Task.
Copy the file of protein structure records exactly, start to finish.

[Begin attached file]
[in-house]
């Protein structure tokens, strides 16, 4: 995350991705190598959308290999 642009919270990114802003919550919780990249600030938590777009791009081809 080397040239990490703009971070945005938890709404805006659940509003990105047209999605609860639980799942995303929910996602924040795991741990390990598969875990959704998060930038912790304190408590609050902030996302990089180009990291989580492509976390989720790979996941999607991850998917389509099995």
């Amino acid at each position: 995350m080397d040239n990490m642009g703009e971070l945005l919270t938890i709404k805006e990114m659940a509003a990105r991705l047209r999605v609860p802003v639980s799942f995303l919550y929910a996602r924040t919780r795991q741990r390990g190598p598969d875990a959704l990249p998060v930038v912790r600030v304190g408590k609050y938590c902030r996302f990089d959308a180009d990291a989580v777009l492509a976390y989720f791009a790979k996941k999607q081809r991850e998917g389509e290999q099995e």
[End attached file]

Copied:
[in-house]
């Protein structure tokens, strides 16, 4: 995350991705190598959308290999 642009919270990114802003919550919780990249600030938590777009791009081809 080397040239990490703009971070945005938890709404805006659940509003990105047209999605609860639980799942995303929910996602924040795991741990390990598969875990959704998060930038912790304190408590609050902030996302990089180009990291989580492509976390989720790979996941999607991850998917389509099995």
């Amino acid at each position: 995350m080397d040239n990490m642009g703009e971070l945005l919270t938890i709404k805006e990114m659940a509003a990105r991705l047209r999605v609860p802003v639980s799942f995303l919550y929910a996602r924040t919780r795991q741990r390990g190598p598969d875990a959704l990249p998060v930038v912790r600030v304190g408590k609050y938590c902030r996302f990089d959308a180009d990291a989580v777009l492509a976390y989720f791009a790979k996941k999607q081809r991850e998917g389509e290999q099995e």